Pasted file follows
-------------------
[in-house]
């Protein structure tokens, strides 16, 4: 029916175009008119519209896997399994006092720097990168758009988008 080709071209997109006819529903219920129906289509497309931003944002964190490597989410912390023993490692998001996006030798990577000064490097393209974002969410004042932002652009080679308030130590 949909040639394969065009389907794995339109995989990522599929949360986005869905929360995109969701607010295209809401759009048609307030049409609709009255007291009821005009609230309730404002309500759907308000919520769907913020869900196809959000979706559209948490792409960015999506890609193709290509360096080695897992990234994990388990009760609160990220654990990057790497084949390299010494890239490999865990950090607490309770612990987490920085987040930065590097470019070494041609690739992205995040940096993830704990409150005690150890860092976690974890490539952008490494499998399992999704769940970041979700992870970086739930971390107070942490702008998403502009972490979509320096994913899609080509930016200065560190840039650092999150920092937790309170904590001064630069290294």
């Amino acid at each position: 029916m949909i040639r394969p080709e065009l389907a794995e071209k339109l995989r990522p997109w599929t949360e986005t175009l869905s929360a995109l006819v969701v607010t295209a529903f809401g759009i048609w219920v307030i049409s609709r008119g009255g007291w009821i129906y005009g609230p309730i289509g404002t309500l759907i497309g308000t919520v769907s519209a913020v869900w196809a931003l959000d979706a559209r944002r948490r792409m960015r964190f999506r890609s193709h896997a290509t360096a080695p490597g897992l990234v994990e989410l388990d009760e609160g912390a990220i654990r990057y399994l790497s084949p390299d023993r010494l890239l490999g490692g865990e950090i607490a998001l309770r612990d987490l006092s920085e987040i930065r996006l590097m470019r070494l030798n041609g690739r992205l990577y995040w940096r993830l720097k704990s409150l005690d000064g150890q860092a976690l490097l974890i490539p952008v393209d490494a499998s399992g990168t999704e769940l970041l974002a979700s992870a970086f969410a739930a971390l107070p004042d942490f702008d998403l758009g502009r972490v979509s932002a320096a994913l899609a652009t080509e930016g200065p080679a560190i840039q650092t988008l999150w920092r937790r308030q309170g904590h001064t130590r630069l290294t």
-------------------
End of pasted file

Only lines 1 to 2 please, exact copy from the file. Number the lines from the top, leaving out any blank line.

[in-house]
């Protein structure tokens, strides 16, 4: 029916175009008119519209896997399994006092720097990168758009988008 080709071209997109006819529903219920129906289509497309931003944002964190490597989410912390023993490692998001996006030798990577000064490097393209974002969410004042932002652009080679308030130590 949909040639394969065009389907794995339109995989990522599929949360986005869905929360995109969701607010295209809401759009048609307030049409609709009255007291009821005009609230309730404002309500759907308000919520769907913020869900196809959000979706559209948490792409960015999506890609193709290509360096080695897992990234994990388990009760609160990220654990990057790497084949390299010494890239490999865990950090607490309770612990987490920085987040930065590097470019070494041609690739992205995040940096993830704990409150005690150890860092976690974890490539952008490494499998399992999704769940970041979700992870970086739930971390107070942490702008998403502009972490979509320096994913899609080509930016200065560190840039650092999150920092937790309170904590001064630069290294």